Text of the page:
Guest blog: Maintaining speedy communication to mitigate reputational damage

Guest blog by David Taylor, Executive Director, Paragon Customer Communications

Guest blog by David Taylor, Executive Director, Paragon Customer Communications

The basic principles of great customer communications are now understood by all organisations: consistency, speed and accuracy. But delivering communication that is in line with those principles – every time – can prove to be a challenging task for any business.

There are several obstacles that can stand in the way, including siloed departments, legacy systems, a lack of system integration, or complex compliance and regulation considerations. These can all make for a slow, or potentially patchy response to the demands and needs of customers, regulators and other key stakeholders.

However, with a single negative experience shown to have four to five times greater relative impact than a positive one, as per McKinsey research, it’s not an option to just accept your current communication output for what it is. Customers are expecting more from businesses and having operational challenges that hinder that process is not something that should impact the customer.

By committing to improving customer communication, you can set your organisation on the path to an enhanced customer experience, a minimised compliance risk and greater operational resilience.

So, what can you do to drive positive change in your customer communications?

Work with silos, not against them

In the past, the advice for driving positive organisational change would have started with: destroy the silos! However, the bigger the business, the harder it is to break these silos down, and, in many cases, silos may not actually be a bad thing.

However, where they do exist, improving the speed of information exchange across and between siloed areas of the business is essential to delivering communication consistency and speed of change.

In a large business with multiple departments responsible for producing and signing off a piece of customer communication, each will have their own priorities. However, the more people that are involved, the tougher it can be to ensure that content is effective, can be signed off quickly, and maintains appropriate tone, brand and narrative.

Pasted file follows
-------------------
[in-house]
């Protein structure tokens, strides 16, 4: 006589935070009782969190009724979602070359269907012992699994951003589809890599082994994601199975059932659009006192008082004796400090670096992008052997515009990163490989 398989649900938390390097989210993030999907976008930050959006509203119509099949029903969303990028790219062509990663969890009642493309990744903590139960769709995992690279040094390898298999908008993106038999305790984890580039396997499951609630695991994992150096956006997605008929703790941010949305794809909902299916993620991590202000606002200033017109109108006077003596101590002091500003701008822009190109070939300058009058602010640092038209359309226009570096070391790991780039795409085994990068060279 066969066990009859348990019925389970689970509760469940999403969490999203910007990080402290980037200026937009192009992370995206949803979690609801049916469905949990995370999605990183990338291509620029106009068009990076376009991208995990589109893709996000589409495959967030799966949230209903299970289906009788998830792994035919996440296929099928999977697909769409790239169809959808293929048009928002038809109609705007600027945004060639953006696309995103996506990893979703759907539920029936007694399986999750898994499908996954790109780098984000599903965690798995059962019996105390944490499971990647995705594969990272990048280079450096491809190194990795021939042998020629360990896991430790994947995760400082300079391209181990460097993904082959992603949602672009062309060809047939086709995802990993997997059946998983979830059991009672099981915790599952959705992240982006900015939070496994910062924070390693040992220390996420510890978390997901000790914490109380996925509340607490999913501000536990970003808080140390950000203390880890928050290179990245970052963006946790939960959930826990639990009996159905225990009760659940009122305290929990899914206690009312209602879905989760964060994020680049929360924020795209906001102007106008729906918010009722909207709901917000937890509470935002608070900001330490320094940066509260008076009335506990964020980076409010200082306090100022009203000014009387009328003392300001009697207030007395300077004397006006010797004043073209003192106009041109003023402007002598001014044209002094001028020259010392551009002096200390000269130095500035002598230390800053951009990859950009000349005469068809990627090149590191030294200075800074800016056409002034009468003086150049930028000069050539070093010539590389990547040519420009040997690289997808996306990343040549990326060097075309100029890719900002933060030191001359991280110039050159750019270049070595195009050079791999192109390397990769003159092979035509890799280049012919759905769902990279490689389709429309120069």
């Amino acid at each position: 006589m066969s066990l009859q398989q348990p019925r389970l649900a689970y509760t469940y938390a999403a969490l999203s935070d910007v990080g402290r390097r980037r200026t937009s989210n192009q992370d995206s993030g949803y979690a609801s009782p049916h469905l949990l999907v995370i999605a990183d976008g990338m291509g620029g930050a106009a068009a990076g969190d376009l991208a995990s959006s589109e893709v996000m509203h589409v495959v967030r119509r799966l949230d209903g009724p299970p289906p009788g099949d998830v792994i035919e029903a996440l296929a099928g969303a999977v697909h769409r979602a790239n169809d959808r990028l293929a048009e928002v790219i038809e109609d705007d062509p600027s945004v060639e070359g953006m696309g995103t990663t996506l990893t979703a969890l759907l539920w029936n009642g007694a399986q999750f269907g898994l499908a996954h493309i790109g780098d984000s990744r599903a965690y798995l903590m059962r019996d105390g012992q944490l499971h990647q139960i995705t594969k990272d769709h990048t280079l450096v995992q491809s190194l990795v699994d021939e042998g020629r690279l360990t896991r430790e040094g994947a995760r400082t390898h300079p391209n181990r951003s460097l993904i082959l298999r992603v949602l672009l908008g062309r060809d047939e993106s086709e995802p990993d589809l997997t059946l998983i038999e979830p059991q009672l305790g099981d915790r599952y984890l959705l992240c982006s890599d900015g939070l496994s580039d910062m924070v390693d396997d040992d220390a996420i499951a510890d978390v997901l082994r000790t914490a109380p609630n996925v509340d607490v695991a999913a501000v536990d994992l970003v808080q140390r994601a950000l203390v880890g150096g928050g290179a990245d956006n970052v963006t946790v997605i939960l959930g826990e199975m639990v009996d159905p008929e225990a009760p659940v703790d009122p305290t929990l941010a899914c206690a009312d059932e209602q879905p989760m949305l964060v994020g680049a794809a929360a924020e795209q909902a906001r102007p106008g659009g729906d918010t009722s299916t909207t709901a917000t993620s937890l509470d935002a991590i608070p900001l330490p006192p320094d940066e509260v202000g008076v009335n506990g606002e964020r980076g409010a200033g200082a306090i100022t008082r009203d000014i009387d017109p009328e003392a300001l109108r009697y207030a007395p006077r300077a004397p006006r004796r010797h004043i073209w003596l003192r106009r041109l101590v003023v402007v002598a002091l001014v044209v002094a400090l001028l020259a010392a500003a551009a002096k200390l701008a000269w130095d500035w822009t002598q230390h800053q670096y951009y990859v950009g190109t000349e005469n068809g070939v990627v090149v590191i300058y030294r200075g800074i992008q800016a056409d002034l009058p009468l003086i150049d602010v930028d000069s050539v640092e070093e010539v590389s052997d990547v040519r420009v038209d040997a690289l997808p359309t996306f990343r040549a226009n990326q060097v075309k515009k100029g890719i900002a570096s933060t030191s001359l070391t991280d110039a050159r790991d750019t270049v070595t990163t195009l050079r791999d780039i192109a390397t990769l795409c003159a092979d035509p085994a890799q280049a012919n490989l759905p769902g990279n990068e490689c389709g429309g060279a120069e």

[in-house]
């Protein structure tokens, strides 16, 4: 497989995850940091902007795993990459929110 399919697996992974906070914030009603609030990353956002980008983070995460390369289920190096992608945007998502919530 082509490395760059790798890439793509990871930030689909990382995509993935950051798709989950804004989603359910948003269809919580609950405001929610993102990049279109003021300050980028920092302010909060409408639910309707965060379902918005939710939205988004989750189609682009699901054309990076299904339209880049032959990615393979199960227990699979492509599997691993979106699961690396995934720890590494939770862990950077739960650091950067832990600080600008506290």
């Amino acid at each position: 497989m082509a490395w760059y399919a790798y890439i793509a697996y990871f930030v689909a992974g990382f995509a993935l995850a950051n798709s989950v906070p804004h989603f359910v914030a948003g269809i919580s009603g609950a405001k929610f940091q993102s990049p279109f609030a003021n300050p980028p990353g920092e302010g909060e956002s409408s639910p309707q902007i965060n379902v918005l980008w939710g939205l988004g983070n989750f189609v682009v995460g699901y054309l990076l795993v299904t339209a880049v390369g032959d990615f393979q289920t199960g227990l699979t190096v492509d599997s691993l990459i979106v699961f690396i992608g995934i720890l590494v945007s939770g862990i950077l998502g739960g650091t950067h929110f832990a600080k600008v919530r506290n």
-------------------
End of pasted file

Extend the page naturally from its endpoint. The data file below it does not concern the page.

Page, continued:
For example, a letter being sent to customers may require involvement from marketing, operations, and risk and compliance, each of which will have their own business needs, responsibilities, and approval processes.

The key to ensuring consistency and speed of change in this scenario is maintaining a single point of truth. In other words, a single point of control to maintain standardised, unified content across all channel delivery.

Maintain a full audit trail

With separate departments taking ownership of different types of customer communication, obtaining a full audit trail can be a laborious task. However, communication audits are required for both compliance and consistency’s sake.

A clear and precise audit trail will give you the evidence you need to show the regulator that you made a required change to customer communications on or before a particular date, for example. If a mistake is made, a complete audit trail can help show the regulator that action was taken promptly to rectify the situation.

Having the ability to go back through your communications history will also make it easier to identify areas where organisational structure and processes can be improved.

Get in a position to respond quickly

While maintaining a full audit trail is essential to staying on the right side of the regulators, speed of response is no less important.

Consider the case of bank rate change mailings, where the challenge is meeting the regulatory deadline to communicate the implications to each and every customer. This is a potentially mammoth task, requiring large volumes of content to be edited very quickly to reflect the change.

In many cases, legacy systems simply can’t keep up.

 A single point of truth will help to maintain consistency of communications, while allowing for the creation of bespoke approval processes. Providing a complete audit trail, with insight into who made a change to a piece of content, where they were logged in, and the date and time stamp of all the approvals and changes.

For more information visit: www.paragon-cc.com/en-gb

The views, opinions and positions expressed within guest blogs are those of the authors and do not necessarily represent those of the BSA.